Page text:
Skywatcher Aleksandr Yuferev captured the first partial solar eclipse of the year through smoke from a chimney in Russia. The eclipse was visible from Europe to North Africa, Middle East and central Asia.
Credit: Aleksandr Yuferev
This photo of a solar eclipse looks all the more magical when seen through chimney smoke from a home in a Siberian village near Novosibirsk, Russia.
Skywatcher Aleksandr Yuferev took this photo of the partial solar eclipse on Jan. 4, 2011. This partial eclipse was the first of four to occur in 2011, and it’s rare to see so many within the same year.
According to NASA, 2011 has a rare combination of four partial solar eclipses and two total lunar eclipses. The last partial solar eclipse was on Nov. 25, and a total lunar eclipse is coming up on Dec. 10.
The partial solar eclipse on Jan. 4 was visible from much of the world, including Europe, the Middle East and Northern Africa. Solar eclipses occur when the moon passes directly between the sun and the Earth, blocking some or all of the face of the sun. [Photos: Amazing Views of November 2011 Solar Eclipse]
During a total solar eclipse, the moon completely covers the sun's rays, causing a brief moment of darkness during the daytime. In a partial solar eclipse, the sun is only somewhat blocked out by the moon's shadow. The full shadow of the moon is called an umbra, and the partial shadow is called a penumbra.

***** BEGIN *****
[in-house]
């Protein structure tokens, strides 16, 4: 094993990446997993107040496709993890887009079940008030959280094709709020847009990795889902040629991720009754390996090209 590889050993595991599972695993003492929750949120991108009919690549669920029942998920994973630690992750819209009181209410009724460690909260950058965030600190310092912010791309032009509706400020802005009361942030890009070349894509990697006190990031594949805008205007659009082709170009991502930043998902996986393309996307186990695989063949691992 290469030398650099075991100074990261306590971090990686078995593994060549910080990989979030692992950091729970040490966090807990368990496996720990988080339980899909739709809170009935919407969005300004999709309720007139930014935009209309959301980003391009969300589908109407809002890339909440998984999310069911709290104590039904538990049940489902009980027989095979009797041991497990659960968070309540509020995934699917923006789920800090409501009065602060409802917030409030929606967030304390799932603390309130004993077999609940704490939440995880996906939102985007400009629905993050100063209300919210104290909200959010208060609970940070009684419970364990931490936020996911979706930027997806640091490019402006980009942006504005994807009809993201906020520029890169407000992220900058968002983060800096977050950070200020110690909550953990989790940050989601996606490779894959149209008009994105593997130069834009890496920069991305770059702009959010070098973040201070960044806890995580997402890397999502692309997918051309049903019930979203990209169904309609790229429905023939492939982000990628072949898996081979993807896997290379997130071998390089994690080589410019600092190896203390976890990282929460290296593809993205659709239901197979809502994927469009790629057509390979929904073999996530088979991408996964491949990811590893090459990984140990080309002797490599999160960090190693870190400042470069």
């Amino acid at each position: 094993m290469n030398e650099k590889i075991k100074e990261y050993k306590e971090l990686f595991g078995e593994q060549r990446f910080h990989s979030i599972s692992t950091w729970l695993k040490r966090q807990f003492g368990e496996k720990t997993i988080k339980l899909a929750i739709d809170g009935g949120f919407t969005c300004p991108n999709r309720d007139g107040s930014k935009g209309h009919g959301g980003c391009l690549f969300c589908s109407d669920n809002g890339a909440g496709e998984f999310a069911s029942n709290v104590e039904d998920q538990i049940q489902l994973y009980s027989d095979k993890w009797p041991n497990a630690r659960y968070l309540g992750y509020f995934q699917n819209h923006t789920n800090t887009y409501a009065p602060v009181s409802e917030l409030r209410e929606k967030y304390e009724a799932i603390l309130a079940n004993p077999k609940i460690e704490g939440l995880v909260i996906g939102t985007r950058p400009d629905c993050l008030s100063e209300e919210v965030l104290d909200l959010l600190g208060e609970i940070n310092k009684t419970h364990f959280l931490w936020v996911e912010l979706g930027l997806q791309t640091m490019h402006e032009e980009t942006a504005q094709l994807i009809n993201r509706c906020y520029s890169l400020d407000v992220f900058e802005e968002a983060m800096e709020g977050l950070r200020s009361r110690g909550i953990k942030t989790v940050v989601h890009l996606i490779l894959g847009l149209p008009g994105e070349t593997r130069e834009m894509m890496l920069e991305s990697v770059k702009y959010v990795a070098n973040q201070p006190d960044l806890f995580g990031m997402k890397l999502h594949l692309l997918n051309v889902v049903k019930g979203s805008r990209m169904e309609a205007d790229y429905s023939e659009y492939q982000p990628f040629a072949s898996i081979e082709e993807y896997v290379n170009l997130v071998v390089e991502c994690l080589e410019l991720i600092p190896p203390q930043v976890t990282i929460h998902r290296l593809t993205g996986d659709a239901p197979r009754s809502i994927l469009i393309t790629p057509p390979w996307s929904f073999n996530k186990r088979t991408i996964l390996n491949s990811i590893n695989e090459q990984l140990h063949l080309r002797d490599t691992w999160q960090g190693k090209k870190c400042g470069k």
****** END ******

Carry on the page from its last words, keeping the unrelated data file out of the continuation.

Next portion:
Skywatchers should take extra precautions when viewing an eclipse. Looking straight at the sun, even if it's partially covered, can be extremely dangerous to your eyes. Protective glasses specially designed for this task must be worn at all times. Never stare directly at the sun.
Eclipses, especially a total solar eclipse, are rare events because the orbit of the moon is tilted slightly so it passes either above or below the line between the sun and Earth. Capturing the photo was just as much of a chance event for Yuferev.
"I was somewhat late to be on the spot on the bank of our river (Berd, near Novosibirsk, Siberia, Russia) because I was chewing too long my bread-and-butter and drinking tea in my warm izba (wooden house), having known about the difference of temperatures between the room and open air which was equal to -65 degrees Celcius," Yuferev wrote in an email. "And as I was late I tried to gain my chances in capturing the phenomenon halfway."
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